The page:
I often write on Quora.com, where I am the most viewed writer on financial matters, with over 317.9 million views in recent years.
In the answers below I focused on the following topics and issues:
- What are the biggest beginner mistakes in the stock market?
- Is cash trash, as Ray Dalio has suggested? Or is cash king?
- Should you invest for your kids, or let them be more independent? I look at what the evidence suggests.
- Is delaying gratification one of the tried-and-tested routes out of poverty?
- Is now a bad time to invest in the S&P500 index in the US?
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What are the biggest beginner mistakes in the stock market?
Whole books have been written about why we buy high and sell low.
Last year showed the extremes of human emotions. Fear in February, March, and April.
Then too much irrational exuberance in June onwards. Some people were even leveraging to the extreme.
Then fear again before the 2020 US election, when even a brief look at history would have shown that elections don’t affect stocks that much.
What is more, these decisions based on emotions can affect smart and well-informed people even more than the average new investor.
People who assume they are smart, and especially those who have recently got lucky in stocks, tend to only get more extreme with emotions.
In the 2000–2003 period, the people who were most likely to lose out made loads during the 1990 tech-fuelled market.
During the next downturn, whenever it happens, perhaps people who bought Tesla and only good picks will be most likely to suffer.
Apart from buying high and selling low, and trying to time the stock market rather than just putting in every month, other key mistakes are:
- Not being long-term enough to lower risks. It isn’t risky at all to invest in stocks for decades. It is if you invest for two or three years.
- Either being too diversified or overly diversified. Diversification can be great. It doesn’t mean you need to own every single asset class in the world!
- Focusing purely on illiquid assets like a property or business, and only putting a small amount in the markets. This makes it more difficult to overcome bad periods. Stocks are liquid if you have an emergency.
- Only focusing on investing goals. In reality, financial planning and your life goals often need to be aligned with the investments you pick. The person who wants to early retire at 40, need a different plan to somebody who desires to carry on working until 70.
- Over analyzing everything. This leads to analysis paralysis. 80% of investing is just showing up and getting the process started. I made loads of mistakes when I started. If you learn from them and pivot, that is what matters.
- Failing to reinvest dividends. Dividends, during some time periods, can contribute more to stock market returns than capital market appreciations.
Cash is King or Cash is trash? What is your view?
It depends on context. Some businesses do need cash on hand.
Most individuals need some cash for emergencies. Now cash flow, fresh cash coming in, is always a good thing.
The issue is sitting on cash thinking it is the safest option. It isn’t.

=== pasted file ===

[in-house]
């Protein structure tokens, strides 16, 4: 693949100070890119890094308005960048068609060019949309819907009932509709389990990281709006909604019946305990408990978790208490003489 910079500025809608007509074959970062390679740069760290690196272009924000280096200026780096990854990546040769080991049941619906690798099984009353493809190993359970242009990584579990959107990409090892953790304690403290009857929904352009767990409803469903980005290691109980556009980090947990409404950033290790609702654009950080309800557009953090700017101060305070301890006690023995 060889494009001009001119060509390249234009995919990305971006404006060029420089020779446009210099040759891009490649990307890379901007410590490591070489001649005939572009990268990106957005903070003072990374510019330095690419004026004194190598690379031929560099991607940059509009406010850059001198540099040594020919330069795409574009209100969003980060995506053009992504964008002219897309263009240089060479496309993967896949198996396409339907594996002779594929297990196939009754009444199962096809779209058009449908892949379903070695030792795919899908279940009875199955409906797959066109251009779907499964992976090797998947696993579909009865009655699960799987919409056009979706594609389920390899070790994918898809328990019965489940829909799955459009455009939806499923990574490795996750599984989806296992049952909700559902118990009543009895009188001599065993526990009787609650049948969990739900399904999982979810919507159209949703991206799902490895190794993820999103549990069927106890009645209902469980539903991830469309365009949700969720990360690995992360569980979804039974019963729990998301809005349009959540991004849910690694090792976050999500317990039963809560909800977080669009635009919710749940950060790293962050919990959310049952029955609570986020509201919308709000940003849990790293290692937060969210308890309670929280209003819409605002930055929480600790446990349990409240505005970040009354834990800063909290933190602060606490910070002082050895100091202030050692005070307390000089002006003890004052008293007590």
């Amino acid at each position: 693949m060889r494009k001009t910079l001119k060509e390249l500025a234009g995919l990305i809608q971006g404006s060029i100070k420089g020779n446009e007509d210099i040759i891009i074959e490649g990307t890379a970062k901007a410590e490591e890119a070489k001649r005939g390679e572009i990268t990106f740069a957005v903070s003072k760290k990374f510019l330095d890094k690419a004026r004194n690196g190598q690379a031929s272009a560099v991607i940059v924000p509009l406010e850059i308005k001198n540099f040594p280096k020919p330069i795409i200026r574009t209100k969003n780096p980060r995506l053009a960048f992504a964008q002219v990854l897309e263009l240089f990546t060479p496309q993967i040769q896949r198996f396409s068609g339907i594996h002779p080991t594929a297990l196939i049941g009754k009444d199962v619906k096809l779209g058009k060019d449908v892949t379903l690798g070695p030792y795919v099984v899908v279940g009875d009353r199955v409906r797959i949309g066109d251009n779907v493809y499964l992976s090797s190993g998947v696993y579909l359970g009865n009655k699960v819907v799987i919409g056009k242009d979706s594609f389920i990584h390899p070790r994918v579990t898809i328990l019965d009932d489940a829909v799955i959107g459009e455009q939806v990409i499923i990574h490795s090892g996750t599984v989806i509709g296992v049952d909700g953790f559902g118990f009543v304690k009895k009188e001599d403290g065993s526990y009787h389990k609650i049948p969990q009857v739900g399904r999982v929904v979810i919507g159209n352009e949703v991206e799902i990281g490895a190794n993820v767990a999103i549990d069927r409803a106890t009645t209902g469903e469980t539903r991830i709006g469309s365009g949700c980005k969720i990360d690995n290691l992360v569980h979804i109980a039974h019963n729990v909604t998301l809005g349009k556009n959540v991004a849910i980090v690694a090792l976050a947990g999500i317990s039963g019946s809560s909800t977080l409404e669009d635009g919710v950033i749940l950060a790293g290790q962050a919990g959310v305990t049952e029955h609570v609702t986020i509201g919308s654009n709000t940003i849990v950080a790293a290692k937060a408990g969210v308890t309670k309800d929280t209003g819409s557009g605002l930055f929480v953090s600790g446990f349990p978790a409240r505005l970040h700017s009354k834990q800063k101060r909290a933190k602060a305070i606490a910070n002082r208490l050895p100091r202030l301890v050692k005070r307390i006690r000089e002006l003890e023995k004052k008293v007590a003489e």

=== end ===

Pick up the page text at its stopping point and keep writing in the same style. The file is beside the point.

Dalio’s quote here sums it up:
The point he is making is simple. Cash has always lost relative to investing in productive investments long-term.
Cash has always had inflation and currency depreciation risks.
Nobody has ever lost money by holding the S&P500, or any other diversified ETF, for a lifetime.
Loads of people, literally hundreds of millions or even billions, have lost out after currency collapses or to inflation.
Yet something changed in 2008. Interest rates fell to 0% in many parts of the world.
Now in addition to those aforementioned risks, you are buying into a guaranteed risk.
That guaranteed loss is to inflation. 2%-3% every year really compounds.
Yet few people worry about losing 35% of their money over ten years in the bank.
Many people worry about losing 35% in one go, even though we know that markets always come back.
That is why inflation is a silent killer of wealth. It is stealthy and often takes its time to eat into your wealth.
Buffett sums up the reasons for this misunderstanding:
Some risk is inevitable. People who know what they are doing, or outsource the process, can dramatically reduce the risks.
Yet big risks in investing tend to come from not knowing what you are doing.
That includes various forms of speculation which should be avoided.
So, I don’t think cash is trash if people will put that money to work.
Most people also need an emergency fund if something goes wrong, like the laptop breaks.
Yet keeping most of our resources in cash is very risky. It just feels emotionally easier.
That is due to the lack of volatility which isn’t a good measure of risk.
What is the best savings plan for my child
It depends on where you live. Some countries, like the UK, have schemes such as Junior ISAs.
Junior ISAs allow parents to save and invest, tax-free, until the child is an adult.
This can be a great option for those that will stay in the same location forever.
These kinds of “onshore low-tax schemes” tend to not be as good for expats, who typically leave after a few years, and have contributions locked in.
Like with adult investing though, bank interest rates are low now, so investing makes more sense than saving.
Beyond that, however, I would make the following points:
1. There is a lot of evidence out there that if parents just give kids money after 18, that can have a bad effect on them.
Numerous studies have shown that kids who don’t expect to receive inheritance tend to invest more themselves.
It is for this reason that countless celebrities and wealthy people decide to give money to charity when they die.